A couple of months ago, my brother who lives in California called me to get him a recipe. Said recipe was on the internet on a cooking website which I had to register for in order to get. Jared tends to call me whenever he needs something from the internet because he doesn't have a computer at home.
I didn't really think about the incident much until about three weeks later when I got a solicitation call from the website. It is associated with a magazine and a PBS cooking show, which of course means they have a "companion book" that goes with the series, because all the PBS cooking shows have one. This phone call offered to send it to me "risk free!" and a "free" trial issue of the magazine as well, just to see if I might like them. Isn't that nice? They caught me on a bad day. I was distracted by my kids and I was weak. I said yes, they could send it to me. I figured I'd get it here copy out the two recipes worth having and send it back.
The trick is when you have a plan like that you should never read the book. I read the book. They aren't getting it back. There's only one recipe in the book I don't plan on making and that's because it's fish and we don't eat fish around here. (Well the kids and I don't. Steve would like to but he has to suffer with a wife who can't even stand the smell of it cooking anymore.) We've tried several recipes now and each one has been fabulous. Steve's comment last night when I let him try the Orange Flavored Chicken was "wow . . . that's really bad. You should just let me eat it all." Silly boy. I wasn't falling for it because I had tried a piece myself before I let him try it. Oh and the recipes in the stupid magazine are just as good. And dang it, I want to subscribe to it too.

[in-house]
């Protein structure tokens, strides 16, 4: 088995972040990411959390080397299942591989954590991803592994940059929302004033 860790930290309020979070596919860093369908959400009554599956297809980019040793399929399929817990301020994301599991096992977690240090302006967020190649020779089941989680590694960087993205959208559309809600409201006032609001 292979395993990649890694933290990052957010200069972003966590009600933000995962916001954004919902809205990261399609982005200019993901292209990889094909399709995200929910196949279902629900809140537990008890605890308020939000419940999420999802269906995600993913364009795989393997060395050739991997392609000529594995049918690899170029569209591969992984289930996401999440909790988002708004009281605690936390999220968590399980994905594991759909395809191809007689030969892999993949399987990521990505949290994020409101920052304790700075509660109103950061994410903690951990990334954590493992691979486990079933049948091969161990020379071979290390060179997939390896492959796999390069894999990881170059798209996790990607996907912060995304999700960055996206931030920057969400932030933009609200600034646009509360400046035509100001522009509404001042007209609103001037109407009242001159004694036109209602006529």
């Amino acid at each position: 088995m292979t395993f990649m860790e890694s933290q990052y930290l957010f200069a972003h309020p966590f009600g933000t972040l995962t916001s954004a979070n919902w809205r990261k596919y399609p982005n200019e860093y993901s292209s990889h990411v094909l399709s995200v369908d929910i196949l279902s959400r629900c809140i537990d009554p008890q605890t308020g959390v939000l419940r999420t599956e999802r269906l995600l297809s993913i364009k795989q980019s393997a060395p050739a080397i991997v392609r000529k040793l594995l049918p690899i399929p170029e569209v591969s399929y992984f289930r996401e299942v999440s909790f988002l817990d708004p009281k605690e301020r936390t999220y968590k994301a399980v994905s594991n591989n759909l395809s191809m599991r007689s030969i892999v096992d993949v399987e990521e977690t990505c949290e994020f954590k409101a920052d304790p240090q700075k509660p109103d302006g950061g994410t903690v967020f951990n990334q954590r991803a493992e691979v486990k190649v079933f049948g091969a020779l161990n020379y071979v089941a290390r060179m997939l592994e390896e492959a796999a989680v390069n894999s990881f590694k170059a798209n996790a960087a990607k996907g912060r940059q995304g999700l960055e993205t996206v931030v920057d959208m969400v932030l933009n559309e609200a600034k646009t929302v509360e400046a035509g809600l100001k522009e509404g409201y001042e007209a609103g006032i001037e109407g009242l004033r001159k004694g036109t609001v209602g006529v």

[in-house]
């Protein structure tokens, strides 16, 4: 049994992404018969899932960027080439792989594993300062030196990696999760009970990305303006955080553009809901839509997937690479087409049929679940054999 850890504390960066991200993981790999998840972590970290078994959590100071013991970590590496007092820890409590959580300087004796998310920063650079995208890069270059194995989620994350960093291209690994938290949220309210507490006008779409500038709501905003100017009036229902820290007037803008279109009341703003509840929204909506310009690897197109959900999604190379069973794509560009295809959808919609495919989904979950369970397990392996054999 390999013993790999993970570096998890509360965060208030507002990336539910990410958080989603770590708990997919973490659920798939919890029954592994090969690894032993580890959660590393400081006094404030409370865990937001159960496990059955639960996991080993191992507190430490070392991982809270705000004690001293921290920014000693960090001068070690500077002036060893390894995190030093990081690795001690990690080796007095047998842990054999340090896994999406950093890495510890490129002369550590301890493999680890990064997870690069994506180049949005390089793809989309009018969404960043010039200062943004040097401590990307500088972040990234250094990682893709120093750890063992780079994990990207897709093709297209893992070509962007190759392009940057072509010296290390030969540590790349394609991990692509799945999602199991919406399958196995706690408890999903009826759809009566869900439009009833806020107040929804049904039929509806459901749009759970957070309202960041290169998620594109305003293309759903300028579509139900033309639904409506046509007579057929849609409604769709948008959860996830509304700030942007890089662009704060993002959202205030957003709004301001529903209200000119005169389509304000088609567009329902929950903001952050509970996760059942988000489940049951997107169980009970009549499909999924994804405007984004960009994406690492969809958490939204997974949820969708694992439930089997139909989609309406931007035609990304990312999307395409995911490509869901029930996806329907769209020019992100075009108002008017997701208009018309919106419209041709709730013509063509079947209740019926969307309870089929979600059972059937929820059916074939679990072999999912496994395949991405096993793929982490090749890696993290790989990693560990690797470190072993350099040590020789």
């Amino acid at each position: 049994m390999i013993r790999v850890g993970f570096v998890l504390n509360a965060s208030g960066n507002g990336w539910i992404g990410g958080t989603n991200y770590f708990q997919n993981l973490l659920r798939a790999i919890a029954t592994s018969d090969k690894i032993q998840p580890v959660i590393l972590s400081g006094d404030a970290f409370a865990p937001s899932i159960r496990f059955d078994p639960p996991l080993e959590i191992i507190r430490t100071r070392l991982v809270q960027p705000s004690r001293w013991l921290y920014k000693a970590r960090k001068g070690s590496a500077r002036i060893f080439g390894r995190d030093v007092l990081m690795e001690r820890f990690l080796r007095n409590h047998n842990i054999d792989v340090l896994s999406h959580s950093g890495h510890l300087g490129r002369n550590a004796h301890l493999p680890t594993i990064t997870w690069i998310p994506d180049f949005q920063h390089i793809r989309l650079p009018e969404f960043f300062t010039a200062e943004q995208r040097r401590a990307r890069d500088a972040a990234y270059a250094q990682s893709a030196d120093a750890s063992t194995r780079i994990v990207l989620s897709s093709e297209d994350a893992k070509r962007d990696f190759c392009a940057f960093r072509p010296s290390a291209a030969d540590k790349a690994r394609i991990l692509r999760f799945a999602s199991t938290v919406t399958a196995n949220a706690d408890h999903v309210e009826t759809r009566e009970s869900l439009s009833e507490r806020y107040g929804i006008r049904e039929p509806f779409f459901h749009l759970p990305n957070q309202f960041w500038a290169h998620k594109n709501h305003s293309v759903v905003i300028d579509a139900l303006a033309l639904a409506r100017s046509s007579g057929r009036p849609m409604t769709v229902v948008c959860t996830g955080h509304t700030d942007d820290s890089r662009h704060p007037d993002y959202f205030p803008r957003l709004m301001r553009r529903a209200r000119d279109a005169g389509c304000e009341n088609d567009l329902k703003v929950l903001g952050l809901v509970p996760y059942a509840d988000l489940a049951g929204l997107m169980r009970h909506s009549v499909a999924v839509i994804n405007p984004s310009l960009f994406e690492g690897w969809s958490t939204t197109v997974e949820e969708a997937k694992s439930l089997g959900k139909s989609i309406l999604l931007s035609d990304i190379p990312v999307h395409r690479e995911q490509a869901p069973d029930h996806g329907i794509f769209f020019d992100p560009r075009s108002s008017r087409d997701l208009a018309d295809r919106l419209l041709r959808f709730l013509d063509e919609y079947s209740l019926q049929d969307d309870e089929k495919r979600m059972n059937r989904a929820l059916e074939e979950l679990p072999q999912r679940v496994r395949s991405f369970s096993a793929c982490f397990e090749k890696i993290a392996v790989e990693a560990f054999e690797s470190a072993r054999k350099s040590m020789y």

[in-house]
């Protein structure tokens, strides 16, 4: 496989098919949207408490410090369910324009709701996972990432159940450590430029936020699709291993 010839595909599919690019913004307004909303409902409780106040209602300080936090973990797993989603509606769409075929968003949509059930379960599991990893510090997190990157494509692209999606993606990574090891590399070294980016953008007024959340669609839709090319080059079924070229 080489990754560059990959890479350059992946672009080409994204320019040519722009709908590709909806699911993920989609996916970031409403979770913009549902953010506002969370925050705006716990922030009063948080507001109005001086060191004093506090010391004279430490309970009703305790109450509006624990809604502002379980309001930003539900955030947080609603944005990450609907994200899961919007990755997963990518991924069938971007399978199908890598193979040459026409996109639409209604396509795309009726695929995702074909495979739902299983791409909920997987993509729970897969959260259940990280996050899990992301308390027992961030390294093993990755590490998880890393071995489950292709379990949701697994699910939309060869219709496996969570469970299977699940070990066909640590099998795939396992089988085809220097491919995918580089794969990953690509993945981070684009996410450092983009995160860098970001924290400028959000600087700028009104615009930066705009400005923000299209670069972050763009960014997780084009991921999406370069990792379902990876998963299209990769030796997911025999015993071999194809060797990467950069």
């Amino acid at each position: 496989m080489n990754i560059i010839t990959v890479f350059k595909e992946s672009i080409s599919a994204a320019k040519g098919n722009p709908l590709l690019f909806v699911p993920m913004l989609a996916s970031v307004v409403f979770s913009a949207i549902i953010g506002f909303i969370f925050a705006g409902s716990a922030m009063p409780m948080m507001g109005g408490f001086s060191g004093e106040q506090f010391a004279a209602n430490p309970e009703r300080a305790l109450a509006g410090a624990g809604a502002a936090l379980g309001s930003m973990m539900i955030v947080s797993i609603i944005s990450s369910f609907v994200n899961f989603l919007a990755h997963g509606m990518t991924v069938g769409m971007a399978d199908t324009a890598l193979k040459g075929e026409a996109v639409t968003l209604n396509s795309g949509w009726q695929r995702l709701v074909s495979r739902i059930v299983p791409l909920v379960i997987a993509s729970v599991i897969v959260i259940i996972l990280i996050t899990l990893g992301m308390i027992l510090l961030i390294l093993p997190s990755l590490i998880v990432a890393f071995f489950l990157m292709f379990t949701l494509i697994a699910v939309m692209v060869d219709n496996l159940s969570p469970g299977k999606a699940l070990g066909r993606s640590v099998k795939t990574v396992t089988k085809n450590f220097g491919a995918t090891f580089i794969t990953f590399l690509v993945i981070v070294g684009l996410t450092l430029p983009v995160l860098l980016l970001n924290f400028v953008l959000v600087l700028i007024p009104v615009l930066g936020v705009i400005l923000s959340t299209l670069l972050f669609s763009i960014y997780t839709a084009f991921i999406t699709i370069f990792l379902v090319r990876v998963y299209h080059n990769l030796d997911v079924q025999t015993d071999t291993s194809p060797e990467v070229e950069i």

Now all the raving aside, the book and magazine make me giggle. This is the most Type A cooking I've encountered. I've never seen a recipe book that took so much pride in recording the process of perfecting a recipe. Each one comes with it's own little write up telling us that they tested fifteen different methods and this one is the perfect one. You musn't cook a pot roast with too much water or too little (and here's exactly what they mean by that.) Orange flavored chicken must have exactly two oranges. Pancakes are too eggy with two eggs. The scientific process of cooking is there in all it's obesessive glory. Most recipe books just give you the recipe, not Cook's Illustrated! They want you to know every single excruciating detail of creating the recipe.
Even though that's what makes me giggle, it's why I like the darn book so much. They do go to extremes to perfect a recipe. It is the best way to make teriyaki or pot roast or pork and the write ups help because it details exactly how they got those results and it makes getting the same results easier. (And also I tend to lean toward type A and I sercretly admire their thouroughness.) I also like them because the food is aproaching gormet good, but it's not even close to gormet expensive or gormet fussy. This stuff is within my budget to make and I'm pretty cheap with my food.
Which all means that when I see my brother today I can thank him for introducing me to this company. He's pretty lucky though, most people who get me to sign myself up for solicitations don't get off so easily.